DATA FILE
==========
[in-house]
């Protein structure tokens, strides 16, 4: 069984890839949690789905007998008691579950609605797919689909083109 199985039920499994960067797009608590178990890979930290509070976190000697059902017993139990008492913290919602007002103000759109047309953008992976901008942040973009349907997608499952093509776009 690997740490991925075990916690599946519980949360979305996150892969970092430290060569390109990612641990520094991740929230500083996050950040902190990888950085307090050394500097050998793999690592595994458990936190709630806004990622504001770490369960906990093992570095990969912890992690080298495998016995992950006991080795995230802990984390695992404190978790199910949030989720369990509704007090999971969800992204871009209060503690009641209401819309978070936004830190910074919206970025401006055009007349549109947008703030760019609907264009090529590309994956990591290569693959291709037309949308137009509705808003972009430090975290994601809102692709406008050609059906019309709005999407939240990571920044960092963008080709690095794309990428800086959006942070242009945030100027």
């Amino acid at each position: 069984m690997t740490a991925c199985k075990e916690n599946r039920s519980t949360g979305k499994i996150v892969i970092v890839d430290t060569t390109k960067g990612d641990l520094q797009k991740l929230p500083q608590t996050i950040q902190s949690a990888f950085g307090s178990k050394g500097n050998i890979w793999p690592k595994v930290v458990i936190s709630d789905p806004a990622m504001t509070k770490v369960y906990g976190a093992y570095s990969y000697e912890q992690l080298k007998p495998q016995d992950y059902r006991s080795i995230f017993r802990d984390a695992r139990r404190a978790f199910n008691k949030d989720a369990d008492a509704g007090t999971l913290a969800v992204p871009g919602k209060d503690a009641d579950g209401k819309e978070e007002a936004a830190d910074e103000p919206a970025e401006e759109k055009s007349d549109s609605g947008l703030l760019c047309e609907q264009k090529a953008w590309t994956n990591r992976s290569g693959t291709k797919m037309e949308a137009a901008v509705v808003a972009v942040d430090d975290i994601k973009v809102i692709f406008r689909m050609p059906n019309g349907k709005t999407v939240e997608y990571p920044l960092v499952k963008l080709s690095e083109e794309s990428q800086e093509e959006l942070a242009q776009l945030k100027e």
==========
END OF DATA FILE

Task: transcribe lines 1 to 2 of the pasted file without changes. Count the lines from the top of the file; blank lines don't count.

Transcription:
[in-house]
């Protein structure tokens, strides 16, 4: 069984890839949690789905007998008691579950609605797919689909083109 199985039920499994960067797009608590178990890979930290509070976190000697059902017993139990008492913290919602007002103000759109047309953008992976901008942040973009349907997608499952093509776009 690997740490991925075990916690599946519980949360979305996150892969970092430290060569390109990612641990520094991740929230500083996050950040902190990888950085307090050394500097050998793999690592595994458990936190709630806004990622504001770490369960906990093992570095990969912890992690080298495998016995992950006991080795995230802990984390695992404190978790199910949030989720369990509704007090999971969800992204871009209060503690009641209401819309978070936004830190910074919206970025401006055009007349549109947008703030760019609907264009090529590309994956990591290569693959291709037309949308137009509705808003972009430090975290994601809102692709406008050609059906019309709005999407939240990571920044960092963008080709690095794309990428800086959006942070242009945030100027």